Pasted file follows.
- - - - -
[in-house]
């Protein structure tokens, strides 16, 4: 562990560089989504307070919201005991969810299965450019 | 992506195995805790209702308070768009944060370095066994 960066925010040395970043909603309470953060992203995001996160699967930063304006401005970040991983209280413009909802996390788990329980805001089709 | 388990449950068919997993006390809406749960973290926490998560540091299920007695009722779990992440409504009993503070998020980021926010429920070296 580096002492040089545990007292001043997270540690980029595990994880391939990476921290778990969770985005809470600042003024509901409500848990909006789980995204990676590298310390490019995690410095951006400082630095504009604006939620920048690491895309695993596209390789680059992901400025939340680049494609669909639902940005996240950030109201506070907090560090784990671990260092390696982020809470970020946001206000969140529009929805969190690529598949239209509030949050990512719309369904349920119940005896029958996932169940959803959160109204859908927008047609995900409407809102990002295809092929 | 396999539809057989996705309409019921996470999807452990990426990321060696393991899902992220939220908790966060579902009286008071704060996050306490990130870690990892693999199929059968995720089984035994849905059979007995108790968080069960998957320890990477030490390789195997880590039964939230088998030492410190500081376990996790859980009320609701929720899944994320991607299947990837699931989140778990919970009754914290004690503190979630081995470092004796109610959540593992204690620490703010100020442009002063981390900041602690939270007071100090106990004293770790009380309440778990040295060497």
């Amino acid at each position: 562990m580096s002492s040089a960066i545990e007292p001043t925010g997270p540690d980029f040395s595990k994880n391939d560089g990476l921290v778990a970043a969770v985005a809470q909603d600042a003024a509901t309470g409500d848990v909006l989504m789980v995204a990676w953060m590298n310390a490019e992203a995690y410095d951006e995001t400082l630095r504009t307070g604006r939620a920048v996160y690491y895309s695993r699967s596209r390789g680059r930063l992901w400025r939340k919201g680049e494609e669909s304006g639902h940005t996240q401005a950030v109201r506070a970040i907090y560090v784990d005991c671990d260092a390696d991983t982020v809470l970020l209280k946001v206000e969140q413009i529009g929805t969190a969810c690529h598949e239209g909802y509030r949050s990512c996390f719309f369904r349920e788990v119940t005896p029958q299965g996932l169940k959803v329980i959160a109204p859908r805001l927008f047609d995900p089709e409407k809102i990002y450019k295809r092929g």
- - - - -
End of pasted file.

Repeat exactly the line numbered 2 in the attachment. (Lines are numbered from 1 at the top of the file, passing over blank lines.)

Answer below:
């Protein structure tokens, strides 16, 4: 562990560089989504307070919201005991969810299965450019 | 992506195995805790209702308070768009944060370095066994 960066925010040395970043909603309470953060992203995001996160699967930063304006401005970040991983209280413009909802996390788990329980805001089709 | 388990449950068919997993006390809406749960973290926490998560540091299920007695009722779990992440409504009993503070998020980021926010429920070296 580096002492040089545990007292001043997270540690980029595990994880391939990476921290778990969770985005809470600042003024509901409500848990909006789980995204990676590298310390490019995690410095951006400082630095504009604006939620920048690491895309695993596209390789680059992901400025939340680049494609669909639902940005996240950030109201506070907090560090784990671990260092390696982020809470970020946001206000969140529009929805969190690529598949239209509030949050990512719309369904349920119940005896029958996932169940959803959160109204859908927008047609995900409407809102990002295809092929 | 396999539809057989996705309409019921996470999807452990990426990321060696393991899902992220939220908790966060579902009286008071704060996050306490990130870690990892693999199929059968995720089984035994849905059979007995108790968080069960998957320890990477030490390789195997880590039964939230088998030492410190500081376990996790859980009320609701929720899944994320991607299947990837699931989140778990919970009754914290004690503190979630081995470092004796109610959540593992204690620490703010100020442009002063981390900041602690939270007071100090106990004293770790009380309440778990040295060497």